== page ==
An Algerian court last month sentenced 44 people in the country on various charges related to their attendance at an event that police allege was a gay wedding.
On July 24, police in el-Kharoub, a district in Constantine Province in northeastern Algeria, raided a private residence and arrested nine women and 35 men — most of whom were university students — following complaints from neighbors, according to Human Rights Watch.
A lawyer involved in the case told Human Rights Watch that police reports described decorations, flowers, and sweets indicative of a wedding celebration, as well as the two principal men’s supposedly “gay” appearance, as evidence of the students’ guilt.
In Algeria, same-sex activity is punishable by up to three years in prison, and same-sex marriages are outlawed.
“Public indecency” carries a sentence of six months to three years in prison and a fine if it involves “acts against nature with a member of the same sex,” regardless of the gender of those involved.
The court convicted all 44 of “same-sex relations,” public indecency, and “subjecting others to harm by breaking COVID-19-related quarantine measures.”
The two principals in the alleged “wedding” were sentenced to three years in prison, plus fines, and the 42 others were sentenced to a one-year suspended sentence.
Human rights advocates argue that the arrests of the attendees contradict the right to privacy under international human rights law, and under a provision in Algeria’s constitution that protects a person’s “honor” and private life, including the privacy of their home, communication, and correspondence. They have also called on Algerian officials to void the charges and release the two men who are currently in prison.
“Algerian authorities’ attack on personal freedoms is nothing new, but arresting dozens of students based on their perceived sexual orientation is a flagrant infringement on their basic rights,” Rasha Younes, an LGBT rights researcher at Human Rights Watch, said in a statement. “They should immediately release from prison the two men who would be free today were it not for Algeria’s regressive anti-homosexuality laws.”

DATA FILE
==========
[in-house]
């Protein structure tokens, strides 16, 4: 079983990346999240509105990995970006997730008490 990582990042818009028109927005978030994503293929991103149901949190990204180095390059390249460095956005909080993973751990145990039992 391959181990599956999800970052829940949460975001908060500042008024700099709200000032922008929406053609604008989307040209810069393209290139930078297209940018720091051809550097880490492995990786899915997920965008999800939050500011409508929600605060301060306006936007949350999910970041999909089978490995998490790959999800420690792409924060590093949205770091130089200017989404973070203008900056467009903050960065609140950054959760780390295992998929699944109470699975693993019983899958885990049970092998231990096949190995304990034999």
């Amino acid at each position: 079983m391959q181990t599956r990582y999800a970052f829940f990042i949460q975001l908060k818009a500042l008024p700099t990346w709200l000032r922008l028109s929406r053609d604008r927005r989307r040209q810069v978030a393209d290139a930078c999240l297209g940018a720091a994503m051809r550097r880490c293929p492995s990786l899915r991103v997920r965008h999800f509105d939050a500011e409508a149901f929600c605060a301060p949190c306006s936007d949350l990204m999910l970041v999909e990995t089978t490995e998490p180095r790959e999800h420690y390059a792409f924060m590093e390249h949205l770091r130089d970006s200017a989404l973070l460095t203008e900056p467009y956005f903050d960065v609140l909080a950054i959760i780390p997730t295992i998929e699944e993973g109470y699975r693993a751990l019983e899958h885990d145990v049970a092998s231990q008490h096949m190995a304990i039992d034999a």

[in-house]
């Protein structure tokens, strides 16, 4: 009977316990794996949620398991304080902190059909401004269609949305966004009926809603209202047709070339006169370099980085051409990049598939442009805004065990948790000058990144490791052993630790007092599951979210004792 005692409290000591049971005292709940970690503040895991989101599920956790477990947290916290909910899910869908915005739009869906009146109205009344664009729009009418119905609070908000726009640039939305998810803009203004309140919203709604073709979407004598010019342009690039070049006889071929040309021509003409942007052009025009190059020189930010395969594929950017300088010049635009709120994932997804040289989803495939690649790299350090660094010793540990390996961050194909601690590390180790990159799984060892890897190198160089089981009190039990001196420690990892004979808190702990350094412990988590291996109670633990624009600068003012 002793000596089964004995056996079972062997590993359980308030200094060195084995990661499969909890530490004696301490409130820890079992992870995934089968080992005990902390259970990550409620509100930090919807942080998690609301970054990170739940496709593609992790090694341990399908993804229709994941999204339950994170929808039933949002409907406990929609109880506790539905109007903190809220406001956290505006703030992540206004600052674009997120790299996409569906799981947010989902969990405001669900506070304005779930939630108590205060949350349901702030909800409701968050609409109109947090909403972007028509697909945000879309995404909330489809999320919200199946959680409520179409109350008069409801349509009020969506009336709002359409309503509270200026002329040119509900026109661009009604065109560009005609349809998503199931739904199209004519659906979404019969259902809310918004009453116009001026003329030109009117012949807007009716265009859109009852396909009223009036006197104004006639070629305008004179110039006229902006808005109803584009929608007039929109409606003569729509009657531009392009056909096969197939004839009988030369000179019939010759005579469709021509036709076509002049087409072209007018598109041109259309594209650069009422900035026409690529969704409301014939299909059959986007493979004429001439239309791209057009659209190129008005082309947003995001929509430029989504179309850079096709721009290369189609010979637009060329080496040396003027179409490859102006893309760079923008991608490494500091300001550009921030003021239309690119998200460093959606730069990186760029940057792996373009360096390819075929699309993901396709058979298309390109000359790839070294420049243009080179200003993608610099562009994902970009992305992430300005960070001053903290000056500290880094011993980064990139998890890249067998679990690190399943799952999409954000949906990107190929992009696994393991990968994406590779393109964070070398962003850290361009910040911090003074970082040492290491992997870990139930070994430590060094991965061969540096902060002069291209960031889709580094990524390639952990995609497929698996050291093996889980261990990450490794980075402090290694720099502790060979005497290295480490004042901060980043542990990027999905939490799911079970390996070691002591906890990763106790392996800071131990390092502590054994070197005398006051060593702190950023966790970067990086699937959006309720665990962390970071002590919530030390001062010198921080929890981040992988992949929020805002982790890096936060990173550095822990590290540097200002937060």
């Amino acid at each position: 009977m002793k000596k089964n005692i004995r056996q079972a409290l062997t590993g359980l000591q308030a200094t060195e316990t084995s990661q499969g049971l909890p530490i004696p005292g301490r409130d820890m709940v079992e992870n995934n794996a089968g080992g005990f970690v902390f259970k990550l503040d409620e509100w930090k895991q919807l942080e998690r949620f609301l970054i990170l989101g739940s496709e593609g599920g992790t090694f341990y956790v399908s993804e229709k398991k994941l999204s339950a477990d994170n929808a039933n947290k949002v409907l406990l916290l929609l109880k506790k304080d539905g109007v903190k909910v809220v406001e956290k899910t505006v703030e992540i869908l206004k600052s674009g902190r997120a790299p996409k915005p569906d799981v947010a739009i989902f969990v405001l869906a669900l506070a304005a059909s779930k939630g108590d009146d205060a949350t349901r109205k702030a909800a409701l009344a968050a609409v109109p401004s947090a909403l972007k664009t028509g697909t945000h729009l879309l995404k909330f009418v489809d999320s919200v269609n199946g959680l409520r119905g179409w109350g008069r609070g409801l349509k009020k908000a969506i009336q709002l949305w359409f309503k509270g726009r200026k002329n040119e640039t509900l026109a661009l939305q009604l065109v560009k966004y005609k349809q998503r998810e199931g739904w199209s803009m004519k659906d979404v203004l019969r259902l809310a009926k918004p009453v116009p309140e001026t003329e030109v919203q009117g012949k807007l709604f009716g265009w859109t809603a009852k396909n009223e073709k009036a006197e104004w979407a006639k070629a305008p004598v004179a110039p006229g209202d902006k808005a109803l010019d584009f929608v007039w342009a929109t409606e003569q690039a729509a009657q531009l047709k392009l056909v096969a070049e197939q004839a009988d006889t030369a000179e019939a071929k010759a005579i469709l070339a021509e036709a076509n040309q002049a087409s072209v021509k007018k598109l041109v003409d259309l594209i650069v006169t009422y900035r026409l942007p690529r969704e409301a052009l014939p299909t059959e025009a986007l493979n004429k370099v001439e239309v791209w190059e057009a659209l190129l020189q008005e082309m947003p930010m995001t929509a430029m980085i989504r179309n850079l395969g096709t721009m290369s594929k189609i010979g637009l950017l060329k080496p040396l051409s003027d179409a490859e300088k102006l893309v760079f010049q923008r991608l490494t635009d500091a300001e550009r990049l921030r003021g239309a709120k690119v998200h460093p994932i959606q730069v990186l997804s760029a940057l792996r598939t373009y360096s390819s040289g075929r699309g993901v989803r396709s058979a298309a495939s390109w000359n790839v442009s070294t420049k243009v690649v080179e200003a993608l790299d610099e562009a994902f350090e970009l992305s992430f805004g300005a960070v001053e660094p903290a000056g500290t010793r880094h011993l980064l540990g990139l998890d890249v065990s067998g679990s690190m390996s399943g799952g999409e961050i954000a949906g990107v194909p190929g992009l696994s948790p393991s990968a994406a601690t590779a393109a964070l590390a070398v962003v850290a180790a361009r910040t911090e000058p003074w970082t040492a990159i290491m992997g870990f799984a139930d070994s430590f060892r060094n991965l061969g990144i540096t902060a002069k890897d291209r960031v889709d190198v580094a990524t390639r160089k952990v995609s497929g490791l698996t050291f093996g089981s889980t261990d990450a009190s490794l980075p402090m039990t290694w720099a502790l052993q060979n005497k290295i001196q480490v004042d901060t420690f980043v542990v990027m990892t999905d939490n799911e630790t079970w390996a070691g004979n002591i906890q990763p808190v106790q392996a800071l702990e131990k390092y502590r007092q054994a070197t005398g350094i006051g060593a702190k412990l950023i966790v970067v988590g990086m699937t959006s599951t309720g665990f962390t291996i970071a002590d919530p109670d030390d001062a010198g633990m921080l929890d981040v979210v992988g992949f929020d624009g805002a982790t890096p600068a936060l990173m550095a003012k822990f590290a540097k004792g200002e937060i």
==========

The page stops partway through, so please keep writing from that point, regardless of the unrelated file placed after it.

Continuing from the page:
Arrests for “moral offenses” that involve consensual adult activities in private settings violate international human rights law, as the right to privacy, freedom from discrimination, and bodily autonomy are supposed to be protected by the International Covenant on Civil and Political Rights, a multilateral treaty to which Algeria is a state party.
Yet despite having signed onto the treaty, and having joined African Court on Human and Peoples’ Rights, Algerian authorities frequently target LGBTQ citizens for punishment, and there are no explicit legal protections for people based on their sexual orientation or gender identity.
While Algerian authorities have imposed a ban on all social gatherings due to the ongoing COVID-19 pandemic, Human Rights Watch has argued that breaking quarantine or violating social distancing measures does not justify arbitrary arrests or prolonged pre-trial detention.
“While people in Algeria continue to demand their basic rights to protest, the authorities are dedicating their time and resources to crack down on students and stockpile discriminatory charges against them,” Younes said. “Instead of policing its citizens’ private lives, the Algerian government should carry out reforms, including decriminalizing same-sex conduct.”
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John Riley is the local news reporter for Metro Weekly. He can be reached at email@example.com
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